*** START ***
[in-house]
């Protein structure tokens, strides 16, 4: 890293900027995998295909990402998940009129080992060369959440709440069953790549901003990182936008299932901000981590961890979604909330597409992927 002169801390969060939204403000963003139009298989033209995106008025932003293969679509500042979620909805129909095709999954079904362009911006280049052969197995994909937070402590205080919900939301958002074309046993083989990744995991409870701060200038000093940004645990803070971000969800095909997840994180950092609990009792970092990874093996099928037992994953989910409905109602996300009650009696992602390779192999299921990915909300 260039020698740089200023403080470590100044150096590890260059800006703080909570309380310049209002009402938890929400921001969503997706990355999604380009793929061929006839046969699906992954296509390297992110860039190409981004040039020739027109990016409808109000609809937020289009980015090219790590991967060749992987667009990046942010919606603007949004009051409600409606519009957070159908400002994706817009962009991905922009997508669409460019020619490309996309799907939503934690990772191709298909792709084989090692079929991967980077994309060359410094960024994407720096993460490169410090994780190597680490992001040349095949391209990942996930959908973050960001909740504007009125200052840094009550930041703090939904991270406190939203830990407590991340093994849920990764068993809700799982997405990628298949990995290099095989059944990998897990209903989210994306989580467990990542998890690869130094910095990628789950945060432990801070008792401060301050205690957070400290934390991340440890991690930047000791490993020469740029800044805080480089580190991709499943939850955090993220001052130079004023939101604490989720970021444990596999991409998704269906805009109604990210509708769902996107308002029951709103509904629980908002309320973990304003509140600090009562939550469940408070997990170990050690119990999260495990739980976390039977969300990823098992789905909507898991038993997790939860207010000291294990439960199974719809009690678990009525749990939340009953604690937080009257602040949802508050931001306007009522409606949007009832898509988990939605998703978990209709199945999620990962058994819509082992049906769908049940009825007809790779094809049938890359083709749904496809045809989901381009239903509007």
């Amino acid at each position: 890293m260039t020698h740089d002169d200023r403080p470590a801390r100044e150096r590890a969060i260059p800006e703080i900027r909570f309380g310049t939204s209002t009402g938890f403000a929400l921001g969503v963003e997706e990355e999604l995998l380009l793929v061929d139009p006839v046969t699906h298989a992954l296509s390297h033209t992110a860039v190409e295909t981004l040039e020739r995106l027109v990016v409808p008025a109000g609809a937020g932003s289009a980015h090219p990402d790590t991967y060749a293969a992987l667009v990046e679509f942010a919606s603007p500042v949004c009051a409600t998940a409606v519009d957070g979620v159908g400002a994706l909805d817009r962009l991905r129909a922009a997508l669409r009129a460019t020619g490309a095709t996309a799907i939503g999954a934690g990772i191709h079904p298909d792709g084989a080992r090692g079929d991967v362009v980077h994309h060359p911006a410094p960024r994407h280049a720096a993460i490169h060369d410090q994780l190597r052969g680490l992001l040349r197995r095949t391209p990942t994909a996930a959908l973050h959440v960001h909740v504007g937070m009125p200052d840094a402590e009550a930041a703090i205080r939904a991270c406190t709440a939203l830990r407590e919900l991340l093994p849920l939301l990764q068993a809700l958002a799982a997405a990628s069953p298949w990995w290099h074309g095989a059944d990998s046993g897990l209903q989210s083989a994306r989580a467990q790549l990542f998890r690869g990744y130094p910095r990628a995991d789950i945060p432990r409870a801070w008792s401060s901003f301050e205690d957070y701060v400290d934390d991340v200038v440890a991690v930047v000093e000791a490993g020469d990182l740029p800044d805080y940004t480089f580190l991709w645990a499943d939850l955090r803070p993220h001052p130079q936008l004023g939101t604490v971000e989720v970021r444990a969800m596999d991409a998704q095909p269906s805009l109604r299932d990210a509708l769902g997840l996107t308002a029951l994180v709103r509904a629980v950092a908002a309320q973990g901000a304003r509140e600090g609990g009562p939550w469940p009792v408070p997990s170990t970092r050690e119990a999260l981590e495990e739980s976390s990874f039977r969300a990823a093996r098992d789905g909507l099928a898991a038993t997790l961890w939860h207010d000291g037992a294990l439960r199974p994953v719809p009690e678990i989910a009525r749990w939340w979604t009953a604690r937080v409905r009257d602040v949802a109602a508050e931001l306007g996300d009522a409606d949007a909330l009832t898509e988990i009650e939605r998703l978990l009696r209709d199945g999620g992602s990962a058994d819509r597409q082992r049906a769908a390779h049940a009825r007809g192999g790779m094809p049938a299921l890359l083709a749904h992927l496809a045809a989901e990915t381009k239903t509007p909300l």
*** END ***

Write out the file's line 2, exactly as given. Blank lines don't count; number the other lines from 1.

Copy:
């Protein structure tokens, strides 16, 4: 890293900027995998295909990402998940009129080992060369959440709440069953790549901003990182936008299932901000981590961890979604909330597409992927 002169801390969060939204403000963003139009298989033209995106008025932003293969679509500042979620909805129909095709999954079904362009911006280049052969197995994909937070402590205080919900939301958002074309046993083989990744995991409870701060200038000093940004645990803070971000969800095909997840994180950092609990009792970092990874093996099928037992994953989910409905109602996300009650009696992602390779192999299921990915909300 260039020698740089200023403080470590100044150096590890260059800006703080909570309380310049209002009402938890929400921001969503997706990355999604380009793929061929006839046969699906992954296509390297992110860039190409981004040039020739027109990016409808109000609809937020289009980015090219790590991967060749992987667009990046942010919606603007949004009051409600409606519009957070159908400002994706817009962009991905922009997508669409460019020619490309996309799907939503934690990772191709298909792709084989090692079929991967980077994309060359410094960024994407720096993460490169410090994780190597680490992001040349095949391209990942996930959908973050960001909740504007009125200052840094009550930041703090939904991270406190939203830990407590991340093994849920990764068993809700799982997405990628298949990995290099095989059944990998897990209903989210994306989580467990990542998890690869130094910095990628789950945060432990801070008792401060301050205690957070400290934390991340440890991690930047000791490993020469740029800044805080480089580190991709499943939850955090993220001052130079004023939101604490989720970021444990596999991409998704269906805009109604990210509708769902996107308002029951709103509904629980908002309320973990304003509140600090009562939550469940408070997990170990050690119990999260495990739980976390039977969300990823098992789905909507898991038993997790939860207010000291294990439960199974719809009690678990009525749990939340009953604690937080009257602040949802508050931001306007009522409606949007009832898509988990939605998703978990209709199945999620990962058994819509082992049906769908049940009825007809790779094809049938890359083709749904496809045809989901381009239903509007």